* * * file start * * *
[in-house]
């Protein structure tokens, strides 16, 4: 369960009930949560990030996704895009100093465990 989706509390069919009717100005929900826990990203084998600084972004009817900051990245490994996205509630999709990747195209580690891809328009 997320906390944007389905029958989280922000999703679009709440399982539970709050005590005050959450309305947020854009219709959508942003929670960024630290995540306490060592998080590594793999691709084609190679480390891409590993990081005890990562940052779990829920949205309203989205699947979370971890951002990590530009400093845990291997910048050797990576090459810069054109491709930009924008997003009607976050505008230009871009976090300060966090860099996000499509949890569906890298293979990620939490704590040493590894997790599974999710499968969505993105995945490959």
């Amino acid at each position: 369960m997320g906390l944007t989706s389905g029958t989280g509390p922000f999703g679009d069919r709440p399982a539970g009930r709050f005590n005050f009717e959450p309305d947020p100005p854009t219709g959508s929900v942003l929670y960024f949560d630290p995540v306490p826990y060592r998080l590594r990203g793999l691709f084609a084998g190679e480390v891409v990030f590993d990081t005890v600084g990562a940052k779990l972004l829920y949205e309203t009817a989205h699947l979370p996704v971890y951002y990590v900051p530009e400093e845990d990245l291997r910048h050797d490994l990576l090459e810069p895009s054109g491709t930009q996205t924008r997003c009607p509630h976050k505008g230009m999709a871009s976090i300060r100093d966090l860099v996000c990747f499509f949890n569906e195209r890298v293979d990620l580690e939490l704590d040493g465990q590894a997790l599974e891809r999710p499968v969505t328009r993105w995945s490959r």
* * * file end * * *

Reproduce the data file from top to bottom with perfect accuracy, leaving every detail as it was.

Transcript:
[in-house]
């Protein structure tokens, strides 16, 4: 369960009930949560990030996704895009100093465990 989706509390069919009717100005929900826990990203084998600084972004009817900051990245490994996205509630999709990747195209580690891809328009 997320906390944007389905029958989280922000999703679009709440399982539970709050005590005050959450309305947020854009219709959508942003929670960024630290995540306490060592998080590594793999691709084609190679480390891409590993990081005890990562940052779990829920949205309203989205699947979370971890951002990590530009400093845990291997910048050797990576090459810069054109491709930009924008997003009607976050505008230009871009976090300060966090860099996000499509949890569906890298293979990620939490704590040493590894997790599974999710499968969505993105995945490959």
């Amino acid at each position: 369960m997320g906390l944007t989706s389905g029958t989280g509390p922000f999703g679009d069919r709440p399982a539970g009930r709050f005590n005050f009717e959450p309305d947020p100005p854009t219709g959508s929900v942003l929670y960024f949560d630290p995540v306490p826990y060592r998080l590594r990203g793999l691709f084609a084998g190679e480390v891409v990030f590993d990081t005890v600084g990562a940052k779990l972004l829920y949205e309203t009817a989205h699947l979370p996704v971890y951002y990590v900051p530009e400093e845990d990245l291997r910048h050797d490994l990576l090459e810069p895009s054109g491709t930009q996205t924008r997003c009607p509630h976050k505008g230009m999709a871009s976090i300060r100093d966090l860099v996000c990747f499509f949890n569906e195209r890298v293979d990620l580690e939490l704590d040493g465990q590894a997790l599974e891809r999710p499968v969505t328009r993105w995945s490959r």